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Stay Safe by Being Alert, Not Anxious

I was watching the new CSI Las Vegas when someone asked a retired CSI being hunted down if they were being hypervigilant. His answer was no, that he wasn’t going to live in fear, but he strongly intended to stay alert. This seemed like a vital distinction to both stay safe and not make yourself crazy doing it. Hypervigilance is when you live in fear 24/7, when you’re constantly—consciously or unconsciously—scanning the horizon for new threats even when you’re safe and when you’re unable to turn off the threat sensor in your brain. As it turns out, hypervigilance doesn’t work very well because it produces too many false positives. For example, my client George always expects people to reject or abandon him because he grew up in foster homes. You can’t blame George for wanting to brace himself against suffering and avoid it, but he’s so on guard that he misinterprets...
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Book Review of the Expectation Effect

Book Review
This book review was originally published at New York Journal of Books on 2/14/22.  In The Expectation Effect, award-winning science writer David Robson answers these questions: “What are the beliefs and expectations that rule our physical and mental well-being? How do the body, brain, and culture interact so potently to produce these self-fulfilling prophecies? And how can we use these fascinating findings to our own benefit?” He explains how beliefs “shape your health and well-being in profound ways, and that learning to reset our expectations . . . can have truly remarkable effects on our health, happiness and productivity.” He also shares how he reset his own expectations regarding his anxiety and depression and how much better he feels and is faring since changing his assumptions about them and himself. The book is replete with studies and stories from around the world about how expectations affect us physically, mentally, and emotionally....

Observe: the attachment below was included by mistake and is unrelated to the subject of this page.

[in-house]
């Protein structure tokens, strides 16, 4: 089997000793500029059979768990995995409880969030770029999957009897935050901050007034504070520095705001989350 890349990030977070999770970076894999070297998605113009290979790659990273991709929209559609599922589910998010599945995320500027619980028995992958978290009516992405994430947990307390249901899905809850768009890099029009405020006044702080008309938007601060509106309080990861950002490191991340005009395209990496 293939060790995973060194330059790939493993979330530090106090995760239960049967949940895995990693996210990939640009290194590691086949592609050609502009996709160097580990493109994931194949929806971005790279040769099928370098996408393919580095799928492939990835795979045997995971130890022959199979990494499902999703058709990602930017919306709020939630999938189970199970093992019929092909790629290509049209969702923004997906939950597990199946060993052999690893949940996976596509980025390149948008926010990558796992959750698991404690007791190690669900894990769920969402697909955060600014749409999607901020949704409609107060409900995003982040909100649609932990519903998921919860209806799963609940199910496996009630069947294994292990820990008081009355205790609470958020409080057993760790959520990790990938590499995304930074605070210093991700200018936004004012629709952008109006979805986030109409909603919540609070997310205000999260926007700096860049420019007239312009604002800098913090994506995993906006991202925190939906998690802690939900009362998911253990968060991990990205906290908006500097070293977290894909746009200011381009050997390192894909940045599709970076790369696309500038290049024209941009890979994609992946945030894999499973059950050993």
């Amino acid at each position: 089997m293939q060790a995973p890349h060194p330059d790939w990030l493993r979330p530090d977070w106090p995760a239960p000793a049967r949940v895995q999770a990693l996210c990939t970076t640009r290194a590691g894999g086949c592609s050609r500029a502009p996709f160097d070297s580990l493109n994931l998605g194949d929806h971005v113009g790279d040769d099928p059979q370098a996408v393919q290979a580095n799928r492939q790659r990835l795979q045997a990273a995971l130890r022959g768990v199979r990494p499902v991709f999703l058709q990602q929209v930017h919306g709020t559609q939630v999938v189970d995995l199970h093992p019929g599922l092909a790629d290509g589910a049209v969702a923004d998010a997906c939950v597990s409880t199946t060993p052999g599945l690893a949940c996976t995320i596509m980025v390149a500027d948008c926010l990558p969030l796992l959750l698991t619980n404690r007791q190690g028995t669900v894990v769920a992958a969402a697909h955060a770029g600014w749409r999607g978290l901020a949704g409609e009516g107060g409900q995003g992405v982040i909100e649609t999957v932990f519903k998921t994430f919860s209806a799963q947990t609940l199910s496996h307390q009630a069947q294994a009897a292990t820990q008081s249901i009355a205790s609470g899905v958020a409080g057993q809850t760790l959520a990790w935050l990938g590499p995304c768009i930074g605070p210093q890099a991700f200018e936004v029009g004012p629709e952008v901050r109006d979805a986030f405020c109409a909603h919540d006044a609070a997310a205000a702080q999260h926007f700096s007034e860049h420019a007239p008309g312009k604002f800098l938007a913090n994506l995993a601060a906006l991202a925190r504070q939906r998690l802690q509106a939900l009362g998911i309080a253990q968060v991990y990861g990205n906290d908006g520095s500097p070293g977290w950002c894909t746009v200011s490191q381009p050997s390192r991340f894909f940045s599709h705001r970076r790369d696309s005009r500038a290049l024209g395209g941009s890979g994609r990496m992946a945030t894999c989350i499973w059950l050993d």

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The Good Enough Parent

Those of you who read my blogs know that I’m all about “good enough.” No one needs to strive for perfection in parenting. Parents can be imperfect and still do a great job with their kids. In fact, The Good Enough Parent Is the Best Parent. The term “good enough mother” was coined by British psychoanalyst and pediatrician Donald Winnicott. Psychologist, scholar, public intellectual and author Bruno Bettelheim later expanded the concept to “good enough parents.” Here are some tips:  Don’t strive to be a perfect  parent or expect perfection from your children. Cut yourself and others slack and have compassion for yourself and others. Mistakes and failures are learning experiences, not character defects or self-worth arbiters. Respect your children and try to understand them for who they are. Good enough parents “see their children as complete human beings right now, and their job as that of getting to know those...